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Dissociative Identity Disorder (DID):
Intro to the Disorder, Its History, Symptoms, & Treatment

2 CE Credits/Hours - Online Course - $19.00

Developed by Elaine Ducharme, Ph.D., APBB

CE Credits for Psychologists. CE Credits (CEUs) for LMFTs, Social Workers, Counselors and Nurses.
CE Approvals by BBS-CA, ASWB, NBCC, NAADAC, CA-BRN & more.
Zur Institute is approved by the American Psychological Association to sponsor continuing education for psychologists. Zur Institute maintains responsibility for this program and its content.

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Dissociative Identity Disorder Dissociative Identity Disorder (DID), formerly known as Multiple Personality Disorder, (MPD) is a complex and controversial disorder which is "characterized by the presence of two or more distinct identities or personality states that recurrently take control of the individual's behavior, accompanied by an inability to recall important personal information that is too extensive to be explained by ordinary forgetfulness. It is a disorder that is characterized by identity fragmentation rather than a proliferation of separate personalities." (DSM-IV-TR) Over the years experienced clinicians have continued to doubt the existence of Dissociative Identity Disorder (DID) and have argued over the best form of treatment for this cluster of symptoms.

There are descriptions of similar disorders that go back as far as religious beliefs and behaviors can be traced. However, it wasn't until 1980 that Multiple Personality was officially classified in the DSM III as a legitimate and separate diagnostic category. It was renamed Multiple Personality Disorder in the DSM-III-R In 1994, and the DSM IV changed the name to Dissociative Identity Disorder.

Understanding the dissociative phenomena provides insight into the incredible strength and determination to survive of individuals who have experienced enormous trauma. It also helps clinicians understand the impact of severe trauma during early childhood on development and consolidation of the sense of self.

This introductory level course provides background information on Dissociative Identity Disorder (DID) and identifies the basics of an integrated approach for diagnosis and treatment of this disorder. The reader will be guided through appropriate history taking and will be given specific red flags to watch out for that may indicate the presence of DID. A review of the structure and function of the alter personality system is provided as well as instruction on how to work effectively with the many types of alters. Specific treatment techniques that foster a safe and effective clinical environment will be discussed with an emphasis on maintaining healthy boundaries for both the patient and therapist. When appropriate, specific case history examples will be provided. Reasons for and techniques of integration will be discussed. A look at proposed changes in the DSM-5 will also be included. Finally, the course provides a short bibliography and list of resources for therapists and for clients and a list of online resources, which are critical of the diagnosis and treatment of MPD and DID.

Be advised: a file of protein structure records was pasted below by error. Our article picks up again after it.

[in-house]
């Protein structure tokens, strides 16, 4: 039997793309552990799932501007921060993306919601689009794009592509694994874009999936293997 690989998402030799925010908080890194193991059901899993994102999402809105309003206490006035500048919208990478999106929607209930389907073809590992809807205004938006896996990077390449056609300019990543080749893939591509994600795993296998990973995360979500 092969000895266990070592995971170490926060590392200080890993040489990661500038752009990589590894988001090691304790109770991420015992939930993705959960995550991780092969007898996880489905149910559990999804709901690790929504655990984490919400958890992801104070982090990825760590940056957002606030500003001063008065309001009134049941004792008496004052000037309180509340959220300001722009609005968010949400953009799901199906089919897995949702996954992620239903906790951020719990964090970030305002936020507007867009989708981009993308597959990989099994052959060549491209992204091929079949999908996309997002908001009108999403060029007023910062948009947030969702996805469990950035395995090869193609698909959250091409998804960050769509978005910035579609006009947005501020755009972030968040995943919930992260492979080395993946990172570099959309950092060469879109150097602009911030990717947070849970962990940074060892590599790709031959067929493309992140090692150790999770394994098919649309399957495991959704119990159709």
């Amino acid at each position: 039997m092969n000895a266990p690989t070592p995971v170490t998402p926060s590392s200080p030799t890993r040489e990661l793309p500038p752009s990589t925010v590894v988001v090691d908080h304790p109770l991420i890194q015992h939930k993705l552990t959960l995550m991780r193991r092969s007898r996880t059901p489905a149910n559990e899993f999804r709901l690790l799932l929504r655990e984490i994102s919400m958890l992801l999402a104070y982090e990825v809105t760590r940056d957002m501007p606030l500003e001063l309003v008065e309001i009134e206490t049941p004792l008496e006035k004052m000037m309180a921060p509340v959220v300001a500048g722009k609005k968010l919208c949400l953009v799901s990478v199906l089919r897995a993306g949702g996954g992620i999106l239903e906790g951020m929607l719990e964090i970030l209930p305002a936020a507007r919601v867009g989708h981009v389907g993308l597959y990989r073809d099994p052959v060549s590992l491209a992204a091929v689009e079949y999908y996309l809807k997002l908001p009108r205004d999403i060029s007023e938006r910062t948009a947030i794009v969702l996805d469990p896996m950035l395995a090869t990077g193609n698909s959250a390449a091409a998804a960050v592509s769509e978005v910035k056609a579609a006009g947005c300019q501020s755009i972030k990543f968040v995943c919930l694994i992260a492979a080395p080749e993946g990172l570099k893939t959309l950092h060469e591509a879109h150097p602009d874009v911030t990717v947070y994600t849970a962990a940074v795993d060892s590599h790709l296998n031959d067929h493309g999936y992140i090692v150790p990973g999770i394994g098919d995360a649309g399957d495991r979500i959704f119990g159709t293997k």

Educational Objectives:

    This course will teach the participant to
  • Summarize the historical perspective of Dissociative Identity Disorder.
  • Conduct assessment and diagnosis of Dissociative Identity Disorder.
  • Practice safe treatment of patients with Dissociative Identity Disorder.

Course Syllabus:

  • Introduction to Dissociative Identity Disorder (DID)
    • Introduction
    • Definitions and Principles
    • History of DID
    • Types of Dissociative Reactions
    • Factors That Influence the Formation of Dissociative Disorders
  • Assessment and Diagnosis of DID
    • Symptom Profile
    • Sensory Disturbances
    • Diagnosis
    • Mental Status Examination
  • Alters Seen in DID
    • Development of Alters
    • Types of Alters Commonly Seen
    • Manifestations of Switching
  • Treatment
    • 12 Principles of Treatment
    • Contraindications for Memory Work
    • Guidelines for Supportive Treatment
    • Techniques for Management of Traumatic Memories
    • Transference and Countertransference
    • Adjunctive Therapies
    • Cult Abuse
    • Models of Treatment
    • Hospitalization
  • Summary and Conclusion
    • Common Themes in Treatment of DID
    • Integration of the Personalities
    • Use of Medications
    • Conclusion
  • Bibliography
  • Resources for Therapists and Clients
  • Online Resources to MPD and DID in Books, Films, Movies, TV and Video Games
  • Online Resources Critical of MPD and DID


Author's Bio


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